A small contribution to the Great Helmet Debate

I showed my friend Andy a British Medical Journal article called “The Dangers of Helmets“, which argues against bicycle helmet laws.

The basic points are:

  1. Requiring helmets gives an impression that cycling is more dangerous than walking or driving, this scares off people who would be healthier if they cycled.
  2. If a helmet is a legal requirement, people will think that simply having one is adequate, instead of learning how to bike cautiously.
  3. Helmets don’t actually protect riders (justification provided via a cartload of what is, to my eyes, rather questionable statistical analysis.)

His response was thought provoking:

This sounds an awful lot like the arguments given against seatbelts when they were first made a legal necessity.

  • Car manufacturers didn’t like them because they gave consumers the impression that their products weren’t safe.
  • Many drivers didn’t like them because they felt confined, and actually thought the belt prevented them from being able to “bail out” in an impending crash!
  • Other lame arguments abounded, like the fact that seatbelts can break ribs and cause internal injuries in an accident. Also, the argument that people will drive less cautiously when wearing a seatbelt was used, too.

Proper safety equipment saves the lives of motorcyclists on a daily basis. Appropriate gear on a motorcycle consists of the following:

  • A good fitting DOT approved helmet
  • An armored and padded leather or kevlar riding jacket
  • Chaps or riding pants
  • Riding gloves or gauntlets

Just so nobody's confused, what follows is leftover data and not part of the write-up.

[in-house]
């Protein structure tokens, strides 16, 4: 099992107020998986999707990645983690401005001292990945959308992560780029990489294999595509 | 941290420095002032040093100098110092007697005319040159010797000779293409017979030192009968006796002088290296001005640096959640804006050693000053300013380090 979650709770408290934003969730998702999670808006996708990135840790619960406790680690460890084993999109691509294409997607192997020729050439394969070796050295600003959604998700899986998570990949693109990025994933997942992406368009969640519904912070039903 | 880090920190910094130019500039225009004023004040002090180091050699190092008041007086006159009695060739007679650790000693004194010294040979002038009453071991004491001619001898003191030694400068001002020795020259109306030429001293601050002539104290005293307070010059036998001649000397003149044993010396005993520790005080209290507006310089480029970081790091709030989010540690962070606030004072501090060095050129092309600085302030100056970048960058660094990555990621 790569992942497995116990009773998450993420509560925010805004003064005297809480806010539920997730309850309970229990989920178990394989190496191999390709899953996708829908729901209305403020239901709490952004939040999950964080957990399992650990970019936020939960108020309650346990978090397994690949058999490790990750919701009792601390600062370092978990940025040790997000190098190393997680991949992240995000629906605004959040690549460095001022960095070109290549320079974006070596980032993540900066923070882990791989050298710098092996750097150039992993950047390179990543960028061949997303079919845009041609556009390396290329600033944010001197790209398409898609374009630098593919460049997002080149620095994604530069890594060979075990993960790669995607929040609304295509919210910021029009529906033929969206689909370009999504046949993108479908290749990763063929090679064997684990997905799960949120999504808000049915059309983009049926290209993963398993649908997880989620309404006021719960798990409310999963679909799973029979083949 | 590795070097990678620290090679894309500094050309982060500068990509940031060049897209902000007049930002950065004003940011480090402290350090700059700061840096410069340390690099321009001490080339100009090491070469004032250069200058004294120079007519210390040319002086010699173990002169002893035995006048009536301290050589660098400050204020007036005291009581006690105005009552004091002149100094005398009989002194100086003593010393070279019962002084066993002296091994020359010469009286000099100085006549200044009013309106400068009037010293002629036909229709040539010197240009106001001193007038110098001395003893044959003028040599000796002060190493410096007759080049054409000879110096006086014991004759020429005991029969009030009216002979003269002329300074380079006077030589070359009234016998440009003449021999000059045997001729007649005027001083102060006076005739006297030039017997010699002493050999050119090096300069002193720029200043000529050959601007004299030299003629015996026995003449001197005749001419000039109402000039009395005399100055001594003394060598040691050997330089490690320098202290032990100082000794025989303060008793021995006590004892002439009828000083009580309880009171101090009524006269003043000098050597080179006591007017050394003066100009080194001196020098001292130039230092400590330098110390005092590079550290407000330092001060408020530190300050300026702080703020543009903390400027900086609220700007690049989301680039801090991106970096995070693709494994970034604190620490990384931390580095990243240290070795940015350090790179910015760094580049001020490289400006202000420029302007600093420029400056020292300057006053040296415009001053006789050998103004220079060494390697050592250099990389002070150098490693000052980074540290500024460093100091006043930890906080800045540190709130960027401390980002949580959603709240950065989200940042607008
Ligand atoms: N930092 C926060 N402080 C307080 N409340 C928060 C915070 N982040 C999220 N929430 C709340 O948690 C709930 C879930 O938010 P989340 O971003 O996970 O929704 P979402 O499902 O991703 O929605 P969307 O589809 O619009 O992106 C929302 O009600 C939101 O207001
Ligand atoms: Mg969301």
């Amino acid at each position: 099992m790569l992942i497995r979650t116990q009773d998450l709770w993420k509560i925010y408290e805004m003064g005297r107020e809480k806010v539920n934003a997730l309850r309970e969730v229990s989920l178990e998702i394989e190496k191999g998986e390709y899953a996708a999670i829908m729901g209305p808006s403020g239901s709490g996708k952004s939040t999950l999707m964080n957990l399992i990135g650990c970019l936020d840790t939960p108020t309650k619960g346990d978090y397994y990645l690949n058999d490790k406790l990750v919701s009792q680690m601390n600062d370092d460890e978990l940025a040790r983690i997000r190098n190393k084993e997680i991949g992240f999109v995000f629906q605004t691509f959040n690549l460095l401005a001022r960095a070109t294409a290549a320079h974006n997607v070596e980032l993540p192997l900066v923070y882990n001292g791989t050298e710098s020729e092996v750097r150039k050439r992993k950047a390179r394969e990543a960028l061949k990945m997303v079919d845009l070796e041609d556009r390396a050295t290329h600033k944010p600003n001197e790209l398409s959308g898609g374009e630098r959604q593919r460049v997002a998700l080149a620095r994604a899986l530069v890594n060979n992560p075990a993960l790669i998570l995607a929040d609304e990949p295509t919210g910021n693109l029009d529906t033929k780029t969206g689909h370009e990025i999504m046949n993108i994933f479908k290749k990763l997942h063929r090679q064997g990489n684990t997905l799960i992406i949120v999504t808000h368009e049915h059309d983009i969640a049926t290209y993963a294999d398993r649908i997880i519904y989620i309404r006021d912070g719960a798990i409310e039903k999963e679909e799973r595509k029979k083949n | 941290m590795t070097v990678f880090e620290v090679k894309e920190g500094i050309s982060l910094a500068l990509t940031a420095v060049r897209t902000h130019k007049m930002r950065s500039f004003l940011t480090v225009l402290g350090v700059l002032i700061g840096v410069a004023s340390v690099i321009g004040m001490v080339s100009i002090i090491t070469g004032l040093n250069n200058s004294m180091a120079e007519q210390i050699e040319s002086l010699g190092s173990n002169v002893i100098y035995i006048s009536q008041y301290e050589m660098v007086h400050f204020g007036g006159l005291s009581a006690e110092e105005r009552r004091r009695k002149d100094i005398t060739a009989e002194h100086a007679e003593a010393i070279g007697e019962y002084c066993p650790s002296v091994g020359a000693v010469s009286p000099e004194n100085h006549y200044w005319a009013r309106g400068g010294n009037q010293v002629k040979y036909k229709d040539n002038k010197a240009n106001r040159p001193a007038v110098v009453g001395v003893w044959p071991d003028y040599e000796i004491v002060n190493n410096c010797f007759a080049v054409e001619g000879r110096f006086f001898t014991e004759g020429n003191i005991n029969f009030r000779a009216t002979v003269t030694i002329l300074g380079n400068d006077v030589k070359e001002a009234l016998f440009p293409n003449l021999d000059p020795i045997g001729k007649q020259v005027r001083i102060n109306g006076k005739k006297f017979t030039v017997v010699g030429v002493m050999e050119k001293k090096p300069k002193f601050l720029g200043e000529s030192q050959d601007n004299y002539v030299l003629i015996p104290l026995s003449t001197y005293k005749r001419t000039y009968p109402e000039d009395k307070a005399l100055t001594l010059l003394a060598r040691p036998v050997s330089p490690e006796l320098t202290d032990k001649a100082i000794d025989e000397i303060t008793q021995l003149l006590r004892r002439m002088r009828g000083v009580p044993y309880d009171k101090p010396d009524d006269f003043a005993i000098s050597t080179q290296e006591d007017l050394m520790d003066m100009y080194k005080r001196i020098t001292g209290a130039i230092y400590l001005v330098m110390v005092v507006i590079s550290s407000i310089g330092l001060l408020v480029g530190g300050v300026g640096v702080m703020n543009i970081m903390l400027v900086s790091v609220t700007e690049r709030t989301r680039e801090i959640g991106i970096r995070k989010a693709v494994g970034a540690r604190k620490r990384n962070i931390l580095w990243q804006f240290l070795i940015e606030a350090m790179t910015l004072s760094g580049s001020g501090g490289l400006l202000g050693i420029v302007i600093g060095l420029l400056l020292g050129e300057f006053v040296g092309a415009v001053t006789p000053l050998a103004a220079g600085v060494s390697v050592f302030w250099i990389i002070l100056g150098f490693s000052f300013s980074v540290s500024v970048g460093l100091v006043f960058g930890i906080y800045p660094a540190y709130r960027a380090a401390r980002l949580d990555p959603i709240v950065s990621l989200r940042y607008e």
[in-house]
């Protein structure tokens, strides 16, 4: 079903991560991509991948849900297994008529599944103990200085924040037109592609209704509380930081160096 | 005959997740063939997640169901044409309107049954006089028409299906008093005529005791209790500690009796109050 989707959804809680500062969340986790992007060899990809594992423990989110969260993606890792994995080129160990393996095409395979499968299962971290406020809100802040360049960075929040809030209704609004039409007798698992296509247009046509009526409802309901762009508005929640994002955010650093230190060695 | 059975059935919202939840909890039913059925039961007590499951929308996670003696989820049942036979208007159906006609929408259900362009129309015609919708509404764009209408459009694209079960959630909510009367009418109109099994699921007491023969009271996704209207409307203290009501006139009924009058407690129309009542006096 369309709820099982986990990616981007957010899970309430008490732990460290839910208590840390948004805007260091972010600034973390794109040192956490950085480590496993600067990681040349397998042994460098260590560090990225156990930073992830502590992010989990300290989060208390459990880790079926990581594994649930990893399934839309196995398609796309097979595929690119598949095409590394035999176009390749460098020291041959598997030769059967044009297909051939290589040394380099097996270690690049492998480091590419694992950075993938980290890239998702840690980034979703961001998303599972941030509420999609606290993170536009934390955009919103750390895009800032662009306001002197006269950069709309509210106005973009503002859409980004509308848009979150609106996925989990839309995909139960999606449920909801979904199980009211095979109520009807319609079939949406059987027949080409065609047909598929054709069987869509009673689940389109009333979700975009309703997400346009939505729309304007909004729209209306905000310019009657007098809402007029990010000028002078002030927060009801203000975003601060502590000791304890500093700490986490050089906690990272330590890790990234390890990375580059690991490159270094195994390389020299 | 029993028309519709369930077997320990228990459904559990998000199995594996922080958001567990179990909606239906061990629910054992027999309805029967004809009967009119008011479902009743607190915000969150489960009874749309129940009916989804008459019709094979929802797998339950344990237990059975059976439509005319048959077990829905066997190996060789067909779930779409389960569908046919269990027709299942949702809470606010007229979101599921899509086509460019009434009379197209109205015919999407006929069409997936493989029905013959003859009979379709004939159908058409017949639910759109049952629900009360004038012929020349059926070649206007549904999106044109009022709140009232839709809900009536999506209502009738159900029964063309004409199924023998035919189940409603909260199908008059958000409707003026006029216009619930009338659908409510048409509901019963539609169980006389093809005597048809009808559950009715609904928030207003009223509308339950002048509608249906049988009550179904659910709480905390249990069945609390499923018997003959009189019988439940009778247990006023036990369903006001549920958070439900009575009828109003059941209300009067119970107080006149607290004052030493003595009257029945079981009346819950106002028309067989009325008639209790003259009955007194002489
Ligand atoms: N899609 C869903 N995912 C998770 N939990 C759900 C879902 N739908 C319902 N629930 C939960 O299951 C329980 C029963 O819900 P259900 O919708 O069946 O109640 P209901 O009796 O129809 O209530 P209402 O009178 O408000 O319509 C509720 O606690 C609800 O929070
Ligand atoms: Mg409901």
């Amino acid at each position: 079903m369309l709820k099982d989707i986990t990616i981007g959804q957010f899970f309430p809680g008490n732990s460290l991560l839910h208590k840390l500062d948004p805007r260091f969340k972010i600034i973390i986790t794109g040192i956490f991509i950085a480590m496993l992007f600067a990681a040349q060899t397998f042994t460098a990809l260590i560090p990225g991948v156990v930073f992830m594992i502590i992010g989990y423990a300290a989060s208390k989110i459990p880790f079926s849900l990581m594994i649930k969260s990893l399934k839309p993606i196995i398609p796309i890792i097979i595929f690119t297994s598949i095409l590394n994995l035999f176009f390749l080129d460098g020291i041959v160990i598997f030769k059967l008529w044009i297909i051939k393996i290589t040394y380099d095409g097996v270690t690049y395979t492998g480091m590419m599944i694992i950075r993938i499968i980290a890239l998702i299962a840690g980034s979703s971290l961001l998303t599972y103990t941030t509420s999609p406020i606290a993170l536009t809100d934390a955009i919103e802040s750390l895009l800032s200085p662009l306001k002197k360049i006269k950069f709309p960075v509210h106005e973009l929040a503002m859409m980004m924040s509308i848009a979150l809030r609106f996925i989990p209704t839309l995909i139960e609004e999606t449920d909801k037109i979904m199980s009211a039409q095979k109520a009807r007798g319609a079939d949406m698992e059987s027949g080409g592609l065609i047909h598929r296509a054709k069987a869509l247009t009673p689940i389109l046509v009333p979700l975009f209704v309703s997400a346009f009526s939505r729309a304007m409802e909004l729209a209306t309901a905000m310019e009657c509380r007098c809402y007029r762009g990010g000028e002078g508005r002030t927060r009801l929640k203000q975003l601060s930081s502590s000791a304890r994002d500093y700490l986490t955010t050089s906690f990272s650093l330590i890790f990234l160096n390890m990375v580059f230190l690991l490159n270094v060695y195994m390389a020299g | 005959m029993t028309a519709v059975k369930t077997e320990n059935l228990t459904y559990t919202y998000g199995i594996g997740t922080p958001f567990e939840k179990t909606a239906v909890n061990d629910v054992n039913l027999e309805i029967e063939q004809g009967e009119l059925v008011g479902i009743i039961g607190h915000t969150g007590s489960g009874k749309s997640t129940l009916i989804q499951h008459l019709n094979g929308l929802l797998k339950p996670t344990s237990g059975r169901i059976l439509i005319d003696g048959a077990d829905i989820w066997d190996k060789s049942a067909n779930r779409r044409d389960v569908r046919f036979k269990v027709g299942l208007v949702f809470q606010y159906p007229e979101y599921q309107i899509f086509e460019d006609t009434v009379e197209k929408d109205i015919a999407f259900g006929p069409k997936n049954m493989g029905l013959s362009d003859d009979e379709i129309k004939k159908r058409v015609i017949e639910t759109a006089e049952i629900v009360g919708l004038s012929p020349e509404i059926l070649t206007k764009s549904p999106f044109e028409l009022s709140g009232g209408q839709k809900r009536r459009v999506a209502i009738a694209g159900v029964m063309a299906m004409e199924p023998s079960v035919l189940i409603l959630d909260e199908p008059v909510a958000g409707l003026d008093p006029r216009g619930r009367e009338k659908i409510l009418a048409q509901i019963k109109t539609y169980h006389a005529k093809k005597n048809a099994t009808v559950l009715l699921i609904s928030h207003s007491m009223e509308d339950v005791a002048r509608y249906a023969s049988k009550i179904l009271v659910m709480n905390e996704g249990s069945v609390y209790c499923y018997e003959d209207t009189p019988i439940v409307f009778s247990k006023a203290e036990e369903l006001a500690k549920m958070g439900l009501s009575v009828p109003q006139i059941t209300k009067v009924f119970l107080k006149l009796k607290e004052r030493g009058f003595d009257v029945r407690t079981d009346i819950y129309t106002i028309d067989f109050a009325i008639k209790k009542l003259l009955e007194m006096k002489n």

• Appropriate footwear

What do you think your chances are of avoiding serious injury or even surviving after falling off of a motorcycle at 65 MPH, without all or most of the above?

Motorcyclists that get into high-speed accidents without safety equipment often get SEVERE injuries. We’re talking multiple compound fractures, nearly severing limbs, and flesh scraped down to the bone. Not to mention fatal head and neck injuries, severe disfiguration, etc. etc.

Obviously, falling off of a bike at 20 MPH is a little different. Neck-down injuries would more likely include contusions, road rash and lacerations, maybe a broken bone or two; relatively minor stuff. But, hitting your head on the pavement at 20 could still cause severe injury or death.

Also, motorcyclists that wear all of the correct gear (vs. a tiny helmet, jeans, and a t-shirt) are usually the ones riding the most responsibly.

So, in my opinion, arguing that helmets are ineffective or that they will cause reckless cycling is unfounded bulls**t.


There are a small number of cyclists on the road, and they sustain a small number of severe head injuries annually. Would instating and enforcing a bicycle helmet law be cost effective? Would it prevent injuries that cost the public money, or would it just cost more money in law enforcement? Or, more likely, would it just not be enforced at all, and therefore be a waste of everyone’s time?

Maybe that same money should be used to do research into the effectiveness of bike helmets, possibly improving them? Or, maybe it should be used to provide subsidies or rebates to make good helmets more affordable for those individuals riding $25 bikes that can’t afford a $40 helmet?

Or, maybe it should be used for education; try to make people *want* helmets, rather than trying to force them to wear them? After all, look at how the motorcycle helmet law has worked out; people that don’t want to wear helmets get the cheapest, tiniest little helmet they can find. They’re concerned with avoiding a ticket, not with their personal safety.

Maybe bikes should be regulated a little bit more? People should have training in safe riding technique and proper maintenance before they’re allowed to ride a bike on public streets?

In summary:

  1. [Good quality, properly-fitting] helmets obviously save lives, so stop arguing about that.
  2. There are a lot of other socio-economical issues that need to be addressed before you go making bike helmets a legal requirement.

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